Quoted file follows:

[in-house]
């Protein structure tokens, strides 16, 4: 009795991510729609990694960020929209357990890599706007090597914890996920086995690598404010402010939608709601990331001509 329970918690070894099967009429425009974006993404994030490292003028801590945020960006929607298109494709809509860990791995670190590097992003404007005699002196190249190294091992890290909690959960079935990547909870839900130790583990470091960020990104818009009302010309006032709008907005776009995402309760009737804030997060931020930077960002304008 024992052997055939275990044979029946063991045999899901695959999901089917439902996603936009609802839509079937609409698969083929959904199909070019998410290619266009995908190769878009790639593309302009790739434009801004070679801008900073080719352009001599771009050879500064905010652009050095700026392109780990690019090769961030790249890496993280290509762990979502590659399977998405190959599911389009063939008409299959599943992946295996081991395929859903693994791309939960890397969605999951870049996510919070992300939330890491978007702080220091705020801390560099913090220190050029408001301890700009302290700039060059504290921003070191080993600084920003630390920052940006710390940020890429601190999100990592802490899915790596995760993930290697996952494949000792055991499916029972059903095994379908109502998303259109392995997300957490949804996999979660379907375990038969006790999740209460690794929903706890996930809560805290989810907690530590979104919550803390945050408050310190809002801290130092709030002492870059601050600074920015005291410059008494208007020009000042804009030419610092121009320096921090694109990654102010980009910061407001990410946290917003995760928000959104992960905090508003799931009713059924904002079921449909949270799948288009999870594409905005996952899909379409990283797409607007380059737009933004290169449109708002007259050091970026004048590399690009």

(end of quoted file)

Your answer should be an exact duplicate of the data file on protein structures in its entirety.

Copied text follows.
[in-house]
């Protein structure tokens, strides 16, 4: 009795991510729609990694960020929209357990890599706007090597914890996920086995690598404010402010939608709601990331001509 329970918690070894099967009429425009974006993404994030490292003028801590945020960006929607298109494709809509860990791995670190590097992003404007005699002196190249190294091992890290909690959960079935990547909870839900130790583990470091960020990104818009009302010309006032709008907005776009995402309760009737804030997060931020930077960002304008 024992052997055939275990044979029946063991045999899901695959999901089917439902996603936009609802839509079937609409698969083929959904199909070019998410290619266009995908190769878009790639593309302009790739434009801004070679801008900073080719352009001599771009050879500064905010652009050095700026392109780990690019090769961030790249890496993280290509762990979502590659399977998405190959599911389009063939008409299959599943992946295996081991395929859903693994791309939960890397969605999951870049996510919070992300939330890491978007702080220091705020801390560099913090220190050029408001301890700009302290700039060059504290921003070191080993600084920003630390920052940006710390940020890429601190999100990592802490899915790596995760993930290697996952494949000792055991499916029972059903095994379908109502998303259109392995997300957490949804996999979660379907375990038969006790999740209460690794929903706890996930809560805290989810907690530590979104919550803390945050408050310190809002801290130092709030002492870059601050600074920015005291410059008494208007020009000042804009030419610092121009320096921090694109990654102010980009910061407001990410946290917003995760928000959104992960905090508003799931009713059924904002079921449909949270799948288009999870594409905005996952899909379409990283797409607007380059737009933004290169449109708002007259050091970026004048590399690009």